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ABSTRACT: To determine whether the frequency of Parkinson disease (PD), dementia, and vascular diseases in relatives of patients with amyotrophic lateral sclerosis (ALS) differs from the frequency of those diseases in relatives of controls, providing further information about the association between these diseases. We studied the occurrence of neurodegenerative and vascular diseases in families of patients with ALS in a prospective, population-based, case-control study in the Netherlands between 2006 and 2009, using the recurrence risk λ. Family history data were obtained by asking participants to fill in questionnaires. A total of 635 patients and 1,616 controls were included. The frequency of dementia was mildly increased only among parents and siblings of patients with sporadic ALS (λ1.32; 95 confidence interval [CI] 1.10-1.59), not among grandparents, or aunts and uncles. The risk of PD was not elevated (any relative: λ 0.91; 95% CI 0.70-1.17). Among relatives of patients with familial ALS, no significantly increased risk of neurodegenerative diseases was found. A reduced risk of vascular diseases was found in relatives of patients with sporadic ALS (stroke: λ 0.90; 95% CI 0.80-1.01 and myocardial infarction: λ 0.86; 95% CI 0.79-0.94), and in relatives of patients with familial ALS (stroke: λ 0.88; 95% CI 0.61-1.27 and myocardial infarction: λ 0.61; 95% CI 0.43-0.86). This large, prospective, population-based study showed that familial aggregation of ALS, dementia, and PD is substantially lower than previously thought. The lowered risk of vascular diseases in relatives of patients with ALS supports the view that a beneficial vascular risk profile increases ALS susceptibility.Neurology 09/2011; 77(14):1363-9. · 8.30 Impact Factor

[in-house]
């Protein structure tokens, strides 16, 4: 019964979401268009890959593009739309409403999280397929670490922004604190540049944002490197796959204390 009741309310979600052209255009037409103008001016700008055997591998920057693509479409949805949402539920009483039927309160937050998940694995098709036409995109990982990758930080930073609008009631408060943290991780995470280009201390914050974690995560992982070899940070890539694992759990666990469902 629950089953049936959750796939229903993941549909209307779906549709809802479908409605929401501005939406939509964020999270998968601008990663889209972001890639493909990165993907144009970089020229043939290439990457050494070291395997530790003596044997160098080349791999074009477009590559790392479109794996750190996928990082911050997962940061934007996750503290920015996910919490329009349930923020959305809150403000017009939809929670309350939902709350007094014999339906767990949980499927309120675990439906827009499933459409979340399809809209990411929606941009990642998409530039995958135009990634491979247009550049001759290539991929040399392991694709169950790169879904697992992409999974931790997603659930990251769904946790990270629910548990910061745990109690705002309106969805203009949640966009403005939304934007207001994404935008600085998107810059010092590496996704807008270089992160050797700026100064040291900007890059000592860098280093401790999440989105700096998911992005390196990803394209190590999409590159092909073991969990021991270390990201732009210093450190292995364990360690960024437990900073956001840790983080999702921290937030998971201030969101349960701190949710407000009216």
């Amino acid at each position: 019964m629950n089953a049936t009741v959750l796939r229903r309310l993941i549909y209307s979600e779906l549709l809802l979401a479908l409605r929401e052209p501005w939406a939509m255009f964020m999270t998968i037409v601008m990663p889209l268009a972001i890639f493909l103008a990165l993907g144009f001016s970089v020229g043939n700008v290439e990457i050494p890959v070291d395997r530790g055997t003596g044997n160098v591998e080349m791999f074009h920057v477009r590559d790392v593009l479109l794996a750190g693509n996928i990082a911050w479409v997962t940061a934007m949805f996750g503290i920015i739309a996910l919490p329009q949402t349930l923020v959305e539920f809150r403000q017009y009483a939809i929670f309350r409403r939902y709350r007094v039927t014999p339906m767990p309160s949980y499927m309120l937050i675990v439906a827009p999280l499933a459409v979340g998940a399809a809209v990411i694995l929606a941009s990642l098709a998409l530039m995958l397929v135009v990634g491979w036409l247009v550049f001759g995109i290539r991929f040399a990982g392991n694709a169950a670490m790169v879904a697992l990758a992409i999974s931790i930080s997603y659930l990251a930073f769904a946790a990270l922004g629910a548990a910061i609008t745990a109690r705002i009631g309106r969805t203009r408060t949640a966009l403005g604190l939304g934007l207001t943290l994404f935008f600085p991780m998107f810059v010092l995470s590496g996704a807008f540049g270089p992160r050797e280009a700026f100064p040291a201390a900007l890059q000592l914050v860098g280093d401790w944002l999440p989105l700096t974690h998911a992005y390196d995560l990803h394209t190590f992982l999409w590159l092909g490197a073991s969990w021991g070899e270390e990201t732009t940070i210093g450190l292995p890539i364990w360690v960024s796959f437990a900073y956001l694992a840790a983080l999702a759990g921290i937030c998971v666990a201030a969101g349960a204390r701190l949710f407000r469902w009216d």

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ABSTRACT: Sporadic ALS is a multifactorial disease for which there are probably multiple genetic risk factors. An association with increased parental age might suggest there is a role for specific (epi)genetic changes. Previous studies have shown conflicting results on the association between parental age and the risk of ALS. A large, population based study might help in the search for specific (epi)genetic risk factors. We performed a population based, case-control study in the Netherlands. Date of birth of both mother and father was retrieved from the National Register. Multivariate logistic regression analysis was performed in 769 patients with sporadic ALS, 49 patients with a hexanucleotide repeat expansion in C9orf72, and 1929 age-, gender- and geographically-matched controls. Multivariate analyses showed no difference in either paternal or maternal age at delivery (adjusted for age of subject, age of other parent at delivery, and level of education) in patients with sporadic ALS, nor in patients with a hexanucleotide repeat expansion in C9orf72 compared to controls. In conclusion, parental age was not associated with an increased risk of ALS in our study. (Epi)genetic alterations that are associated with increased parental age are not, therefore, likely to contribute to the aetiology of sporadic ALS.Amyotrophic Lateral Sclerosis 11/2012; · 3.40 Impact Factor